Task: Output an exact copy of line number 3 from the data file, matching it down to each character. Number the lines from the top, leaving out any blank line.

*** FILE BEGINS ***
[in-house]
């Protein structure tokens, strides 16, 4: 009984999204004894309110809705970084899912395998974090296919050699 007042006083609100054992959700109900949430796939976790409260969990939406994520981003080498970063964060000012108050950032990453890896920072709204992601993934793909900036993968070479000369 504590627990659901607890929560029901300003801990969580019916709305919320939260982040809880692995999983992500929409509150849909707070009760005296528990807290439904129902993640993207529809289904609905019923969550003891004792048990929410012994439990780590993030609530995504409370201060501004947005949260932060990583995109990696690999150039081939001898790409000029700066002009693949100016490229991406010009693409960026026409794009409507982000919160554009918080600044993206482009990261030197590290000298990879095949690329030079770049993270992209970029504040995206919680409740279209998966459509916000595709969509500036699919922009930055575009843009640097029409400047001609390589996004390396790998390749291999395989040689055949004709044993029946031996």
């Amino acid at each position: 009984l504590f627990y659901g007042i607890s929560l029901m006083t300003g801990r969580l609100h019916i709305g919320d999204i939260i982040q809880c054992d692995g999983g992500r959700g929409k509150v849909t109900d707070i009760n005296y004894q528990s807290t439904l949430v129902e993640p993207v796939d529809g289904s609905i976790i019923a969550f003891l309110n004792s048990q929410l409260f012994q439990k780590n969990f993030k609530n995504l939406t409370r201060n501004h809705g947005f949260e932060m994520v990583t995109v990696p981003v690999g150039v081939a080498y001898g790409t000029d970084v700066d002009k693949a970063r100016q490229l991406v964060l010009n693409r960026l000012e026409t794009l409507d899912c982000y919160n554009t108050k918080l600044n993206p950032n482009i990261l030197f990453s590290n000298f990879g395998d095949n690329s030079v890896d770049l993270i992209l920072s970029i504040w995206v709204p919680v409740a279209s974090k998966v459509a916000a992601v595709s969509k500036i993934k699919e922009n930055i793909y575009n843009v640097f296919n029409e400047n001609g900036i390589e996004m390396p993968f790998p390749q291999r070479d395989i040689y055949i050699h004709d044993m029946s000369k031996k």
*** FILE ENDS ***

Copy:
């Amino acid at each position: 009984l504590f627990y659901g007042i607890s929560l029901m006083t300003g801990r969580l609100h019916i709305g919320d999204i939260i982040q809880c054992d692995g999983g992500r959700g929409k509150v849909t109900d707070i009760n005296y004894q528990s807290t439904l949430v129902e993640p993207v796939d529809g289904s609905i976790i019923a969550f003891l309110n004792s048990q929410l409260f012994q439990k780590n969990f993030k609530n995504l939406t409370r201060n501004h809705g947005f949260e932060m994520v990583t995109v990696p981003v690999g150039v081939a080498y001898g790409t000029d970084v700066d002009k693949a970063r100016q490229l991406v964060l010009n693409r960026l000012e026409t794009l409507d899912c982000y919160n554009t108050k918080l600044n993206p950032n482009i990261l030197f990453s590290n000298f990879g395998d095949n690329s030079v890896d770049l993270i992209l920072s970029i504040w995206v709204p919680v409740a279209s974090k998966v459509a916000a992601v595709s969509k500036i993934k699919e922009n930055i793909y575009n843009v640097f296919n029409e400047n001609g900036i390589e996004m390396p993968f790998p390749q291999r070479d395989i040689y055949i050699h004709d044993m029946s000369k031996k």